Animal health

From ANIMAL PEOPLE, May 1995:

Fifteen thousand cattle have
died so far in Tanzania from an outbreak
of contagious bovine pleuropneumonia––
and it could spread to Zambia, Malawi,
and the rest of southern Africa, United
Nations Food and Agriculture Organiza-
tion animal health officer Peter Roeder
warned on March 29. “Cattle movements
from Uganda and Kenya, sometimes as
result of civil strife, have already caused
major outbreaks in Zaire and Rwanda,” he
Canine distemper is on the
wane in Serengeti National Park, says
Melody Roelke-Parker, chief veterinarian
for Tanzania National Parks––after it
killed 80% of the now rebounding lion

An unidentified disease possi-
bly borne by insects has killed more than
10,000 kangaroos in drought-stricken New
South Wales, Australia, spreading from
the wild to captive animals. The disease
first blinds the kangaroos; they then leap
into rivers and drown, hop in front of
vehicles, are eaten by dingoes, or starve.
A team led by Dr. Keith
Murray of the Australian Animal
Health Laboratory has identified a previ-
ously unknown morbilliform virus, dis-
tantly related to measles, as the source of
a mystery disease that killed 14 horses and
a 49-year-old horse trainer last September.
The virus was isolated just 12 days after
the disease outbreak was noted, but the
findings weren’t published until this April.
U.S. News & World Report
revealed on April 7 that a Swiss chim-
panzee researcher working in Ivory Coast
survived a bout with the Ebola virus in
November––the first human victim since
hundreds died in central Africa from a
1976 outbreak. Outbreaks have afflicted
other primates, including at a Virginia
research center in 1989, as documented in
Michael Crichton’s current best-seller The
Hot Zone.
The National Institutes of
Allergy and Infectious Diseases have dis-
covered that the Lyme disease bacterium
changes its protein coating before being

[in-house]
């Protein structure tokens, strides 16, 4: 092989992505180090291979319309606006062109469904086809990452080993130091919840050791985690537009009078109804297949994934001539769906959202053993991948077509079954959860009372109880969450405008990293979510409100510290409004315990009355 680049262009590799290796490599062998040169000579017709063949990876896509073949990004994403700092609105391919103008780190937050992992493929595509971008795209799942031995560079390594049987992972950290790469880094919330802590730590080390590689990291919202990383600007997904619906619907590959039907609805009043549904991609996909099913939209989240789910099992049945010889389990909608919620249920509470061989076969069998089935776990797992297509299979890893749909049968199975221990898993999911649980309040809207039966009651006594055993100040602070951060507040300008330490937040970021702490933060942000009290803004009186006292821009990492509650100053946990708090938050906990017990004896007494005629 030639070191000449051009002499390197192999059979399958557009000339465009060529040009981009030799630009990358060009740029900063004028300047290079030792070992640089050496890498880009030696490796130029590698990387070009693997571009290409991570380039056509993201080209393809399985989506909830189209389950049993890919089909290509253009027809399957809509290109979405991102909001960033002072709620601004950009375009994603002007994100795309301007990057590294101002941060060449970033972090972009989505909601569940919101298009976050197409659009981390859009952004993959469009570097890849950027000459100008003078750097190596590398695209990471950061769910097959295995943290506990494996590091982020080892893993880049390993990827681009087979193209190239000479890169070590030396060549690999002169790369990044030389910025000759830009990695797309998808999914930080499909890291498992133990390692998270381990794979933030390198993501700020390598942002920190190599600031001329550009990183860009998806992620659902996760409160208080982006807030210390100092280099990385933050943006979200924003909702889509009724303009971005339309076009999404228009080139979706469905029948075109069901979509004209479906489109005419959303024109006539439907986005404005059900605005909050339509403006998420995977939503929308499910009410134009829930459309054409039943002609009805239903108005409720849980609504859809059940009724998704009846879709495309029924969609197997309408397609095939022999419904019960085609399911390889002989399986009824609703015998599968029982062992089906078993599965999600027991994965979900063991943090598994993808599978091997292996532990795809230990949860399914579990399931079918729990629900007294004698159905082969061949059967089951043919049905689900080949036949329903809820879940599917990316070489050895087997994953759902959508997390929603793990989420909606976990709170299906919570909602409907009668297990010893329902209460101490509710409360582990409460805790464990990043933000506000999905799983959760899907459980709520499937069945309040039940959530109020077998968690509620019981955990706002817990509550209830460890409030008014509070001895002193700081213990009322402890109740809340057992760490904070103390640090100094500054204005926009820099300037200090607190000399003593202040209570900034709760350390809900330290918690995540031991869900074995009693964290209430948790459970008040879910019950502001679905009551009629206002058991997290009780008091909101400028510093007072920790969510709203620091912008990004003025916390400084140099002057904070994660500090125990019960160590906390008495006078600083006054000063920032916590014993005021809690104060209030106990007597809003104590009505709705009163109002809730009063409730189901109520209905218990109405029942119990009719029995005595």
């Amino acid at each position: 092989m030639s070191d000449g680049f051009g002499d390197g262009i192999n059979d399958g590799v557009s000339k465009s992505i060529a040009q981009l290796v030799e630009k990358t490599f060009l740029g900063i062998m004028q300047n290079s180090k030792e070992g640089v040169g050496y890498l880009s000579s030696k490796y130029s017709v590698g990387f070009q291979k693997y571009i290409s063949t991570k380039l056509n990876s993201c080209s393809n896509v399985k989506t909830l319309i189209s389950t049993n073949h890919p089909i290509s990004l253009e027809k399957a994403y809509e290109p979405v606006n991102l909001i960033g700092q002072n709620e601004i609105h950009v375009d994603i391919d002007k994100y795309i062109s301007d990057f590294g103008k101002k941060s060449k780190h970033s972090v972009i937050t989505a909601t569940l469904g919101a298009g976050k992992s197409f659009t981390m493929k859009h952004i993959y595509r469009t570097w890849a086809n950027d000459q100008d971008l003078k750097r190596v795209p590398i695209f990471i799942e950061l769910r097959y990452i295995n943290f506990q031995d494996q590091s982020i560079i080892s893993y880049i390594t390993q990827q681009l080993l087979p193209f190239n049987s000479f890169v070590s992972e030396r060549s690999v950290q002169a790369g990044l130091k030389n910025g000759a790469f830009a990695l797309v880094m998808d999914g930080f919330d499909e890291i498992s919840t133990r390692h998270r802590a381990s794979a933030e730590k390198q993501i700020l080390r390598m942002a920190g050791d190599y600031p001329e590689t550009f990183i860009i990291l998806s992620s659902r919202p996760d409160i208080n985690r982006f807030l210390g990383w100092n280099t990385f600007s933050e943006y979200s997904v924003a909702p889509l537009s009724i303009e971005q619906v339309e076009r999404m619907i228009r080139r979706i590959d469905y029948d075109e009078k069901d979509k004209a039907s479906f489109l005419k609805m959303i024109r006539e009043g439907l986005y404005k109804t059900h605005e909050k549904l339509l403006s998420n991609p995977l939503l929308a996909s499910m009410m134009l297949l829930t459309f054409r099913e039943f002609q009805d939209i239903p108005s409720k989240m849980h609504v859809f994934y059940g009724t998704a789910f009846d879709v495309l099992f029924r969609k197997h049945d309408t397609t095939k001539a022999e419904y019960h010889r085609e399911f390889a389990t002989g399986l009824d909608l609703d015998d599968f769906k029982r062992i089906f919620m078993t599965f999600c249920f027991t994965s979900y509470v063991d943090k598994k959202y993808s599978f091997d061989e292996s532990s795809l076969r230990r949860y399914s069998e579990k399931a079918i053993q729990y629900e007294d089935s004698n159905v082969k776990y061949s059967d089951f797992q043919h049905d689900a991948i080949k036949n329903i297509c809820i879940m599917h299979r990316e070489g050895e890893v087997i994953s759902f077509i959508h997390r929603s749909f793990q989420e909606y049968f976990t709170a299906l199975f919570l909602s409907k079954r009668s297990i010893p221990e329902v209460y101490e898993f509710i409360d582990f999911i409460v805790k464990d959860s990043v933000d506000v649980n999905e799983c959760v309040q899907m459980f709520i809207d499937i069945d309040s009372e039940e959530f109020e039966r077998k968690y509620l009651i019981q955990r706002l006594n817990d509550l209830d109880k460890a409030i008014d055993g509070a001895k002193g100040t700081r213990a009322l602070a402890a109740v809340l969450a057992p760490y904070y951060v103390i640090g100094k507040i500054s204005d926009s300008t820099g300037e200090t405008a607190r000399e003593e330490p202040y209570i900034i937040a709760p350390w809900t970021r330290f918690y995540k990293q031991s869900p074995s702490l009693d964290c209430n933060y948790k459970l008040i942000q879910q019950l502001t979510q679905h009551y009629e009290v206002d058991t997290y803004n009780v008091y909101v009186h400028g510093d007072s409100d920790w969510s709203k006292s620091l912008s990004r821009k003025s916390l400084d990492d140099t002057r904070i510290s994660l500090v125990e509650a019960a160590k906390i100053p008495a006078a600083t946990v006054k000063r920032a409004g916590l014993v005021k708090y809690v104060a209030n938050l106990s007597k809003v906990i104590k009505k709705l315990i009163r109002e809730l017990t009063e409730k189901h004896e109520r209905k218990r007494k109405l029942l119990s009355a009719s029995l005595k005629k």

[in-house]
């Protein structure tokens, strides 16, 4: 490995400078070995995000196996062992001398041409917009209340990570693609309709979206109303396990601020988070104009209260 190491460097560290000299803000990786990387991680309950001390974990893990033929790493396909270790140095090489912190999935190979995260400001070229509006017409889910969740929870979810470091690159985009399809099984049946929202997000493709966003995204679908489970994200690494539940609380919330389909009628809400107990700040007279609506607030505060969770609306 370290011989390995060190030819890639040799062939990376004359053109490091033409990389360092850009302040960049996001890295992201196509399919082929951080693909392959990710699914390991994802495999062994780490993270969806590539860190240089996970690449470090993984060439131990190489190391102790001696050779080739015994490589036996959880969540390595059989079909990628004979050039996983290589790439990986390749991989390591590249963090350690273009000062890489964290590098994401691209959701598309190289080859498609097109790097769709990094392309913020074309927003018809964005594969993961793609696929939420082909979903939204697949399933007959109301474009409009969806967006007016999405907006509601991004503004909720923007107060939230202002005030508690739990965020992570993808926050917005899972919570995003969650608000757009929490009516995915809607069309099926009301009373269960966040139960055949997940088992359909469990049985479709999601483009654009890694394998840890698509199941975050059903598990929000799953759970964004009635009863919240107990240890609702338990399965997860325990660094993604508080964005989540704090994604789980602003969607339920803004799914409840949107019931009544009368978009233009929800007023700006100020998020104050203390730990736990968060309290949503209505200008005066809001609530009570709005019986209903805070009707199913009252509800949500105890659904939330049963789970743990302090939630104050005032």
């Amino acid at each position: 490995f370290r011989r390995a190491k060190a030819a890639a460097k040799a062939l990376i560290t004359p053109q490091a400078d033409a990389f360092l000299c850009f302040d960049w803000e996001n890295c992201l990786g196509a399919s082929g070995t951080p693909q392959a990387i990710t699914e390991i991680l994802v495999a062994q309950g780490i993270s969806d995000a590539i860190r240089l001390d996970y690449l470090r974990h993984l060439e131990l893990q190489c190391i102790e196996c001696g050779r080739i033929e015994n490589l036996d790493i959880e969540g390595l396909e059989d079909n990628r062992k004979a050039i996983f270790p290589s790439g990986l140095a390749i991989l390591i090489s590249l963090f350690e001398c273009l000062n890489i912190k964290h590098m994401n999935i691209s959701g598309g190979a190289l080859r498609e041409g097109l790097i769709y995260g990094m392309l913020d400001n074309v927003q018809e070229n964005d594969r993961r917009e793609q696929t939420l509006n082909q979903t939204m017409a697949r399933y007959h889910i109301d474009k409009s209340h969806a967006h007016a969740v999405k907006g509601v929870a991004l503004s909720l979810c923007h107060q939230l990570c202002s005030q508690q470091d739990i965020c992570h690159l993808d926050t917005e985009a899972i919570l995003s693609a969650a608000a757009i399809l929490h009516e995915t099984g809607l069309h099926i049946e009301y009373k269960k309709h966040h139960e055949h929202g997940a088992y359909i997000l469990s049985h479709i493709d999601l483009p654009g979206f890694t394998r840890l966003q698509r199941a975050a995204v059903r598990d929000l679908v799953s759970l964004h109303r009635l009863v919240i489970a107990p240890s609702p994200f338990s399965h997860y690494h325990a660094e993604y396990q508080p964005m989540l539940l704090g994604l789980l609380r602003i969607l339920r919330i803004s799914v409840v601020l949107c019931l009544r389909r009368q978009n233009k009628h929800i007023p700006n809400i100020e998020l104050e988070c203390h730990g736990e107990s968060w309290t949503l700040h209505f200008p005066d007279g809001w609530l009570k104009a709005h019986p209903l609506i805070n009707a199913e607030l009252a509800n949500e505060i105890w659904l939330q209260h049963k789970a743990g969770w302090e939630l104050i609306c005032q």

transmitted from ticks to mammals,
including humans. The finding is expect-
ed to lead to improved Lyme diagnostics.
German researchers Liv Bode
and Hanns Ludwig reported in the March
edition of Nature Medicine that they’ve
found genetic material from the Borna dis-
ease virus, which causes brain damage in
horses, sheep, and cattle, in four human
mental patients, but not in 10 normal peo-
ple, nor in two other mental patients. Of
the patients apparently infected, two had
recurring depression, one was an obses-
sive-compulsive alcoholic, and the fourth
had mood swings and epileptic seizures.
An adenovirus that dropped
the ratio of surviving fawns per 100
d o e s to 13/100 in parts of northern
California and 24-30/100 overall in 1993-
1994 has subsided, says state Department
of Fish and Game biologist Jim Maddox.
The current ratio is 42-50/100. A ratio of
35/100 is believed to be replacement level.
The Beijing Zoo on March 26
announcedthat a February 14 blood trans-
fusion from two captive black bears had
saved the life of Yong Liang, a captive-
born panda, age 28 months, who nearly
died of acute anemia. Other pandas were
not available as blood donors because it
was the height of their breeding season.
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